- Make sure that your child urinates between four and seven times per day; infrequent urination is a major cause of infection.
- Do not allow children to get into a habit of postponing urination, especially when playing video games or other activities.
- If you notice your child sitting on their heels, they may be trying to avoid urination.
How are UTIs diagnosed?
Your child’s pediatrician or urologist will request a urine sample. Once collected, the urine sample is analyzed in the laboratory (urinalysis) to look for white blood cells or bacteria, which can signal an infection. An additional test, a urine culture, may also be performed to identify exactly which bacteria are present in the urine, as well as to quantify the amount so that your doctor can more accurately treat the infection.
An ultrasound of the bladder and kidneys is usually the first study performed when evaluating children with what’s called a febrile UTI (a severe UTI) or repeat infections. If there is an abnormality or if the doctor suspects the child will have vesicoureteral reflux (a condition in which the urine travels backwards from the bladder to ureters), he or she may perform a voiding cystourethrogram to look for abnormalities in the bladder. Rarely, a CT scan or MRI can be used to diagnose complex or difficult-to-treat UTIs. Sometimes doctors will perform a cystoscopy, which involves inserting a narrow tube into the urethra, to look at the bladder and kidneys for signs of inflammation and redness.
How are UTIs treated in children?
Antibiotics are prescribed to treat UTIs, which should clear up in about a week. It’s important to give the full course as instructed by your doctor and pharmacist. If symptoms persist, contact your child’s doctor. Most children will have uncomplicated UTIs, because they most commonly are caused by abnormal urination patterns and infrequent urination. (Correction of these issues is essential to prevent recurrent infections.) A smaller percentage of children will have vesicoureteral reflux or some other anatomic abnormality that may require surgical intervention.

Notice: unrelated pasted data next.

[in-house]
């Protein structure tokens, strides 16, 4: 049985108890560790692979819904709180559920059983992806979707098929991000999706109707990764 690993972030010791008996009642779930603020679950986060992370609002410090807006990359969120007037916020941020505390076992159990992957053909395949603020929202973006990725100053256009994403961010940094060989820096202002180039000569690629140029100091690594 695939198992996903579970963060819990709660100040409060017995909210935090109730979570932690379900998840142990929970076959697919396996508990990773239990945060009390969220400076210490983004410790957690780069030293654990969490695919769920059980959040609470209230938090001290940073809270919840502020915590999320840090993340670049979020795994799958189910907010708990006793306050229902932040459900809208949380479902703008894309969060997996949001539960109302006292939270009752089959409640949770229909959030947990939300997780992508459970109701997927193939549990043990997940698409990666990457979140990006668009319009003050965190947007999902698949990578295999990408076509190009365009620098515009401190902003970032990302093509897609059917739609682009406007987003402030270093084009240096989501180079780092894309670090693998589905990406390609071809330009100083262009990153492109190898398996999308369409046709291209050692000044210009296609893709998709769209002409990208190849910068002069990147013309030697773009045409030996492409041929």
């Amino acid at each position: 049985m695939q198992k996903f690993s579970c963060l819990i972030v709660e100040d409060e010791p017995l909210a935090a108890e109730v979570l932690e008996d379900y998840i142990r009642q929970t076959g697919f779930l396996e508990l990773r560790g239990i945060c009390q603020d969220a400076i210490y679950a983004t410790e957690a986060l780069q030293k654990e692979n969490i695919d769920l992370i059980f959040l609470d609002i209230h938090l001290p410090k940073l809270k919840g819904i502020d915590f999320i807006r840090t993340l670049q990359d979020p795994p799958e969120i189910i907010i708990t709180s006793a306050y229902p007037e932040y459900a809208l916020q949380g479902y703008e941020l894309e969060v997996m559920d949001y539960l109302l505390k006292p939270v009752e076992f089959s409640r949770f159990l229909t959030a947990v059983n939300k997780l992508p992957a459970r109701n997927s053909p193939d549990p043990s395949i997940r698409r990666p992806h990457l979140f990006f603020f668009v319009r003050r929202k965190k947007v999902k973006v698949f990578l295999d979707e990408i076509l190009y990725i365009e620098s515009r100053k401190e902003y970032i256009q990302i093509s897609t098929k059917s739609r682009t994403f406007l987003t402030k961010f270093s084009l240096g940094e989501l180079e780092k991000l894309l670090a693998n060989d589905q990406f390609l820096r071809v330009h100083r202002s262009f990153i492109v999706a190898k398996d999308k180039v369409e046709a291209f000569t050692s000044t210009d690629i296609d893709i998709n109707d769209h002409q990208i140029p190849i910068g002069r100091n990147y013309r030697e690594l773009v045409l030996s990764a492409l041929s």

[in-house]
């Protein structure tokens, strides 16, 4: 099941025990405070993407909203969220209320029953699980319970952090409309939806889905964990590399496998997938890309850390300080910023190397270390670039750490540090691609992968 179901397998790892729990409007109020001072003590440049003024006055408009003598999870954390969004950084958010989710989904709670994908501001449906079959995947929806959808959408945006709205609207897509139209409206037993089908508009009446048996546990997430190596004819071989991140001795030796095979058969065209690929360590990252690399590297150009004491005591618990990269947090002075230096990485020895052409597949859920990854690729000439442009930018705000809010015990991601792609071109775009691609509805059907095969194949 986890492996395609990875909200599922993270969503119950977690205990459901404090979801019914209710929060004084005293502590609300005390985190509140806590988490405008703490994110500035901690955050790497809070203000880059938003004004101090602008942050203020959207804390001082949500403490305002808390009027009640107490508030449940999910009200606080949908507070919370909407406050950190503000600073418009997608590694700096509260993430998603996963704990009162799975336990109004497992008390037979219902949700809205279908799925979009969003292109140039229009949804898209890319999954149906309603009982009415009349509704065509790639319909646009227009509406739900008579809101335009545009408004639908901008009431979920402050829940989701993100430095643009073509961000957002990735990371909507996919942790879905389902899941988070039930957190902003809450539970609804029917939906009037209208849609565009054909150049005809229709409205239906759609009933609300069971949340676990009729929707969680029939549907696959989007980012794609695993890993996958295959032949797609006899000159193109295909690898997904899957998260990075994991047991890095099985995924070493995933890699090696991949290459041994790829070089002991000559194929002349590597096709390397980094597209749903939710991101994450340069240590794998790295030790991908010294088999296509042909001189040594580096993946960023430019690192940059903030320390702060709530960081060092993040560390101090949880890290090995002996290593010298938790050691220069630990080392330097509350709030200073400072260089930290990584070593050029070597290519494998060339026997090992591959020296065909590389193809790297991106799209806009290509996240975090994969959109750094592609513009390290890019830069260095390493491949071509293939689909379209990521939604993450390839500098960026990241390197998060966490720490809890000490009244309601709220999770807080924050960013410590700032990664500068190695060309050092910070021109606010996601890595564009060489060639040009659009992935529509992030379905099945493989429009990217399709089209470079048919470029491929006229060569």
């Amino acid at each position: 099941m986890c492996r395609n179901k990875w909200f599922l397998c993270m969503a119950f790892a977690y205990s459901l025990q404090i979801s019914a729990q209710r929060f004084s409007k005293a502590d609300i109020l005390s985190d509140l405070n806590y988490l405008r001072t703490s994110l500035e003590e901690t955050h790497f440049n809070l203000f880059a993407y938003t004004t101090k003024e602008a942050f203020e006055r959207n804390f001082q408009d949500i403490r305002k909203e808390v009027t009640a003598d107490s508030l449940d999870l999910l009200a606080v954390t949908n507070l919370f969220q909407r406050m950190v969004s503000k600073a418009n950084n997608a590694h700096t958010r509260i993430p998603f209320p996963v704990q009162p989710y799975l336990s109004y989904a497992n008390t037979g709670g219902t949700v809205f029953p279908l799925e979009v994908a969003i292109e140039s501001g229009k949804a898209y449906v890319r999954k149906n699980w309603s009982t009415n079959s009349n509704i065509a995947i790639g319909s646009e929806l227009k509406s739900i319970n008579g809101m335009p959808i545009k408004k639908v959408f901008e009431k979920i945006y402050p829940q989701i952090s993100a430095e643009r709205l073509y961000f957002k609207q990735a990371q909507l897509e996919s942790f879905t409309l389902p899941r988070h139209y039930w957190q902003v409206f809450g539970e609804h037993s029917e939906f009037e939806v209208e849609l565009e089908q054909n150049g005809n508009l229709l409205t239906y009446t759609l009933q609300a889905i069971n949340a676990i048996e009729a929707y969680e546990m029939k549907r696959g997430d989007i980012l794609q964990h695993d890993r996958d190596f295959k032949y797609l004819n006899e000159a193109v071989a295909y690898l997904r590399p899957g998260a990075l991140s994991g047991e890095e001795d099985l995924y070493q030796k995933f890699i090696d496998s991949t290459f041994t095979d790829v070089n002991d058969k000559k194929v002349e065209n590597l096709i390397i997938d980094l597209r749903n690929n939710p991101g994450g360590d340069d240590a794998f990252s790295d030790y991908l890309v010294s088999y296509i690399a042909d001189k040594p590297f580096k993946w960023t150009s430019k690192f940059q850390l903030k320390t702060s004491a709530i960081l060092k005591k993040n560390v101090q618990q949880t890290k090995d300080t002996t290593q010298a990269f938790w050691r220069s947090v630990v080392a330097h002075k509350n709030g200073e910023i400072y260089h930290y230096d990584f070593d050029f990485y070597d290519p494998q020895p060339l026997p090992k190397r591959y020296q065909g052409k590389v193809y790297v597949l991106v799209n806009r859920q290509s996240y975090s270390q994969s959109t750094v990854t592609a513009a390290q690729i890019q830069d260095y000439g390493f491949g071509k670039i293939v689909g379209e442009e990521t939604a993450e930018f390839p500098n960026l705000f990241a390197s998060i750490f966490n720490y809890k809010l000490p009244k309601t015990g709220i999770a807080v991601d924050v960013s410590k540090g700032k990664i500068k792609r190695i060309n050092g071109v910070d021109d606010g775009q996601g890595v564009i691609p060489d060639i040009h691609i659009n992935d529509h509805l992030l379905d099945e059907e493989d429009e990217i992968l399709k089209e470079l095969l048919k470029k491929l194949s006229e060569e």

What is unique about Yale Medicine Urology’s approach to treating UTIs and other urinary problems?
Yale Medicine's Pediatric Urology offers specialized care for children with urologic concerns, including UTIs. The Bladder and Continence program specializes in treating children with recurrent infections who do not have anatomic problems. For children with anatomic problems that require surgery, “we have expertise in using the most advanced minimally invasive techniques available, including robotic and laparoscopic surgery," says Dr. Franco. "For children with recurrent infections and no anatomic problems, we employ state-of-the-art techniques such as electrical stimulation and biofeedback, expediting the correction of the voiding problem and reducing the need for children to stay on prophylactic antibiotics. It is our goal to improve your child’s urinary health—and life.”